If anyone needed any further proof that Indonesia is important to the Japanese motorcycle manufacturers, the fact the Repsol Honda team chose Bali as the location to launch their 2015 MotoGP project should remove any doubt. But if Indonesia is so important to the manufacturers, and to MotoGP, why is there not a race there? Over the course of the MotoGP test at Sepang, I had a few conversations with people on the subject. On the record, the story was always the same: we need a suitable track, and as soon as one exists we will be happy to go there. Off the record, however, they were much less optimistic.

A Requiem for Kenji Ekuan & The Kando of GK Design

Industrial design is not a commonly known, much less well understood, profession. To some it suggests arranging equipment inside factories, to others it means some kind of product engineering. In reality it is the search for, and expression of, human satisfaction in inanimate objects that are mass produced. That’s quite a mouthful, and to the average person it may sound like jiberish written for some pretentious coffee table book, but it is the truth. At least, it is one version of the truth as seen by the GK Design Group of Tokyo, Japan. If you ride motorcycles, then you are intimately familiar with the work of this large and internationally respected studio. Since only its second production bike, the indigenously designed YA-1, every Yamaha motorcycle since 1958 has been crafted by GK.

Are You The MV Agusta F4 RC?

What look to be official photos of the MV Agusta F4 RC have leaked out onto the internet, along with a slide from MV Agusta’s media presentation on the machine. The photos give us our first glimpse into Varese’s homologation special, complete with a special two-can exhaust by Termignoni. The leaked slide confirms some of the numbers being thrown around about the F4 RC, namely that it will have 212hp, 81.86 lbs•ft of torque, weigh 175kg dry, and cost €36,900 (we already know that the MV Agusta F4 RC will cost $46,000 in the USA). Information from a leaked slide last year has already told us that MV Agusta has radically overhauled the F4 RC’s engine, designing a new cylinder heard, new crankshaft, new camshaft, as well as adding bigger fuel injectors, lighter pistons, and titanium connecting rods.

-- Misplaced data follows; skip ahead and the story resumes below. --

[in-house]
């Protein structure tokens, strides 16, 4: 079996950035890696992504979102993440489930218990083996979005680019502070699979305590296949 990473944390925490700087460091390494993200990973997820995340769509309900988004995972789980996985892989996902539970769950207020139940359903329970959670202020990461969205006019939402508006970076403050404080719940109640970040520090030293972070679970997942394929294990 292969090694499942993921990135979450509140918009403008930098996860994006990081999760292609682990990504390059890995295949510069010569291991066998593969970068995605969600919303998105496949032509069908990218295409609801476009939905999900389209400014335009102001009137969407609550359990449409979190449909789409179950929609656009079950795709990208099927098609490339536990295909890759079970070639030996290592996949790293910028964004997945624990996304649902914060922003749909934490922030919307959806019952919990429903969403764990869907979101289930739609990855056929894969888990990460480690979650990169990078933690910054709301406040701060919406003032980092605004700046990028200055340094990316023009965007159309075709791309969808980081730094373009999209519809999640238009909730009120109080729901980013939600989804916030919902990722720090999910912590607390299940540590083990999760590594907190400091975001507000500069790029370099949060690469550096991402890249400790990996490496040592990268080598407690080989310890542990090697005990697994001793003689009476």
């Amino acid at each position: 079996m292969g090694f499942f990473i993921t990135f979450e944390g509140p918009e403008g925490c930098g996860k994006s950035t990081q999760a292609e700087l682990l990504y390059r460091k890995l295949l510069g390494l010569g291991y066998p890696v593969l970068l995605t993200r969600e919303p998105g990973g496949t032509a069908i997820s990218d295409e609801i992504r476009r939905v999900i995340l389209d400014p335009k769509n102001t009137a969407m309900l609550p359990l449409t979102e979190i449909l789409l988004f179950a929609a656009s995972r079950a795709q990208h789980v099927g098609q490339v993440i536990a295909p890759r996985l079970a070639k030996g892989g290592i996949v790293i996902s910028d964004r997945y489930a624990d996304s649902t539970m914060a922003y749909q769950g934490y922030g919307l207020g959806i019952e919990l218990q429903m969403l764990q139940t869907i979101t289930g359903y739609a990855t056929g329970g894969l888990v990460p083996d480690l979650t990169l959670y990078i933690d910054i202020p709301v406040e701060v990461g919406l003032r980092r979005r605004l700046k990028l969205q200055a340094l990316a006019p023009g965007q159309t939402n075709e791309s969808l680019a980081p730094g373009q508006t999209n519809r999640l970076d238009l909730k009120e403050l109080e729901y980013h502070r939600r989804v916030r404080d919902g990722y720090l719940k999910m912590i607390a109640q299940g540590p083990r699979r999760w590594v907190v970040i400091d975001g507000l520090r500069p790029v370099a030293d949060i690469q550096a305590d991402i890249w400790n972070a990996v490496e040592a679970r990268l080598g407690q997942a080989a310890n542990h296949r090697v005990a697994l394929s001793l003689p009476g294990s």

Kenji Ekuan, Designer of the Yamaha VMAX Has Died

Mainstream news is mourning the death of Kenji Ekuan today, as the 85-year-old Japanese industrial designer is one of the most influential artists in Japan’s modern era, and is most well-known for his designing of the iconic Kikkoman soy sauce bottle. Ekuan’s lesser-known works though include a number of motorcycle designs for Yamaha, including the now 30-year-old Yamaha VMAX motorcycle, which makes his passing even more meaningful to motorcyclists around the world. Kenji Ekuan founded GK Industrial Design after WWII, and his company helped shape the way Japan rebuilt itself after the world war.

Ride Review: KTM 1290 Super Adventure

Despite its huge dimensions, not to mention a 30 liter fuel tank, the 2015 KTM 1290 Super Adventure never looks big or bulky. In fact, it is only when you mount the hard luggage that you can tell this bike can really cover long distances. Apart from a dorky little exposed wire from the heated grips near the throttle, the fit and finish is very high-end, especially the integrated curved lighting in the tank — it is quite a sight. At first glance the Super Adventure doesn’t have the massive personality and stance of its German rival, the BMW R1200GS Adventure, but that is in part due to the white color scheme and the absence of the typical beak as a front mudguard. KTM is going about things differently, and that is something that appeals to many riders…including us.

She’z Racing at Suzuka — Game Face, Race Day (Days 3 & 4)

08/08/2014 @ 4:26 pm, by Shelina Moreda6 COMMENTS

8 H DE SUZUKA 2014 WORMAN RIDE